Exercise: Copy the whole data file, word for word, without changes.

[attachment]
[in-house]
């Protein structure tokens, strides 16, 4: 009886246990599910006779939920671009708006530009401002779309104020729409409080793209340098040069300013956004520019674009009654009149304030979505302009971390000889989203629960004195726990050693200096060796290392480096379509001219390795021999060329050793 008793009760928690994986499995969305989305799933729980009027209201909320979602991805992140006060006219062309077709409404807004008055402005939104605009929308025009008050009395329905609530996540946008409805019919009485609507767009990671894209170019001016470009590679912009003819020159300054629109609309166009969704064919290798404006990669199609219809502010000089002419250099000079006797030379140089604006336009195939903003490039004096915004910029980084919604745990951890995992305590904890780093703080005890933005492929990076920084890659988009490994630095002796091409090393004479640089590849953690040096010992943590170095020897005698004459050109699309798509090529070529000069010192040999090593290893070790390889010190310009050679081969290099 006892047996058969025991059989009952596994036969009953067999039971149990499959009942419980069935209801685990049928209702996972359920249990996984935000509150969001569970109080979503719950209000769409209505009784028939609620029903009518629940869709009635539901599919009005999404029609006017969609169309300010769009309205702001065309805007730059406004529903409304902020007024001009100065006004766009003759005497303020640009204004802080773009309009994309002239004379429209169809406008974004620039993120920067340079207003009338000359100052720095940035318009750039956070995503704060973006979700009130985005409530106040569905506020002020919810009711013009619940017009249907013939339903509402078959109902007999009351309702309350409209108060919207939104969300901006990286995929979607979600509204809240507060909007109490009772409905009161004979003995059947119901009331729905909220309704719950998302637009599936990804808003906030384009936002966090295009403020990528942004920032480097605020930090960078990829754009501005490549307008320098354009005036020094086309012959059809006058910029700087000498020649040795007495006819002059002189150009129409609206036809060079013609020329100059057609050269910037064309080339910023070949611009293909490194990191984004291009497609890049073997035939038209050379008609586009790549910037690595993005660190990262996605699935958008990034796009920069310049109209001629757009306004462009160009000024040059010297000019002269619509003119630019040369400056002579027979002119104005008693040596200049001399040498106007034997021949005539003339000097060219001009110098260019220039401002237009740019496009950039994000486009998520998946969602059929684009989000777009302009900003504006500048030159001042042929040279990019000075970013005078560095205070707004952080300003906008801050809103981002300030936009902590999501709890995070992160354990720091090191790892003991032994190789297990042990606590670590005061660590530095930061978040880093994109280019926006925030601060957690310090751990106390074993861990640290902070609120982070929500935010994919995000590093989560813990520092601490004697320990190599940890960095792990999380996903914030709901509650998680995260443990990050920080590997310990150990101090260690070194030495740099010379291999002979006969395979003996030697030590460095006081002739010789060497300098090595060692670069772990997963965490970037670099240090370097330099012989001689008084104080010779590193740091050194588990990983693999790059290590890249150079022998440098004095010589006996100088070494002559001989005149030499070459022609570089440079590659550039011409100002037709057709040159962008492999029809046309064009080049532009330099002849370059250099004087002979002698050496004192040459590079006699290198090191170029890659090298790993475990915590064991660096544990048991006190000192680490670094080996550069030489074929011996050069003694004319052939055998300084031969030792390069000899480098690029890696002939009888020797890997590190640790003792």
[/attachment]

[in-house]
């Protein structure tokens, strides 16, 4: 009886246990599910006779939920671009708006530009401002779309104020729409409080793209340098040069300013956004520019674009009654009149304030979505302009971390000889989203629960004195726990050693200096060796290392480096379509001219390795021999060329050793 008793009760928690994986499995969305989305799933729980009027209201909320979602991805992140006060006219062309077709409404807004008055402005939104605009929308025009008050009395329905609530996540946008409805019919009485609507767009990671894209170019001016470009590679912009003819020159300054629109609309166009969704064919290798404006990669199609219809502010000089002419250099000079006797030379140089604006336009195939903003490039004096915004910029980084919604745990951890995992305590904890780093703080005890933005492929990076920084890659988009490994630095002796091409090393004479640089590849953690040096010992943590170095020897005698004459050109699309798509090529070529000069010192040999090593290893070790390889010190310009050679081969290099 006892047996058969025991059989009952596994036969009953067999039971149990499959009942419980069935209801685990049928209702996972359920249990996984935000509150969001569970109080979503719950209000769409209505009784028939609620029903009518629940869709009635539901599919009005999404029609006017969609169309300010769009309205702001065309805007730059406004529903409304902020007024001009100065006004766009003759005497303020640009204004802080773009309009994309002239004379429209169809406008974004620039993120920067340079207003009338000359100052720095940035318009750039956070995503704060973006979700009130985005409530106040569905506020002020919810009711013009619940017009249907013939339903509402078959109902007999009351309702309350409209108060919207939104969300901006990286995929979607979600509204809240507060909007109490009772409905009161004979003995059947119901009331729905909220309704719950998302637009599936990804808003906030384009936002966090295009403020990528942004920032480097605020930090960078990829754009501005490549307008320098354009005036020094086309012959059809006058910029700087000498020649040795007495006819002059002189150009129409609206036809060079013609020329100059057609050269910037064309080339910023070949611009293909490194990191984004291009497609890049073997035939038209050379008609586009790549910037690595993005660190990262996605699935958008990034796009920069310049109209001629757009306004462009160009000024040059010297000019002269619509003119630019040369400056002579027979002119104005008693040596200049001399040498106007034997021949005539003339000097060219001009110098260019220039401002237009740019496009950039994000486009998520998946969602059929684009989000777009302009900003504006500048030159001042042929040279990019000075970013005078560095205070707004952080300003906008801050809103981002300030936009902590999501709890995070992160354990720091090191790892003991032994190789297990042990606590670590005061660590530095930061978040880093994109280019926006925030601060957690310090751990106390074993861990640290902070609120982070929500935010994919995000590093989560813990520092601490004697320990190599940890960095792990999380996903914030709901509650998680995260443990990050920080590997310990150990101090260690070194030495740099010379291999002979006969395979003996030697030590460095006081002739010789060497300098090595060692670069772990997963965490970037670099240090370097330099012989001689008084104080010779590193740091050194588990990983693999790059290590890249150079022998440098004095010589006996100088070494002559001989005149030499070459022609570089440079590659550039011409100002037709057709040159962008492999029809046309064009080049532009330099002849370059250099004087002979002698050496004192040459590079006699290198090191170029890659090298790993475990915590064991660096544990048991006190000192680490670094080996550069030489074929011996050069003694004319052939055998300084031969030792390069000899480098690029890696002939009888020797890997590190640790003792």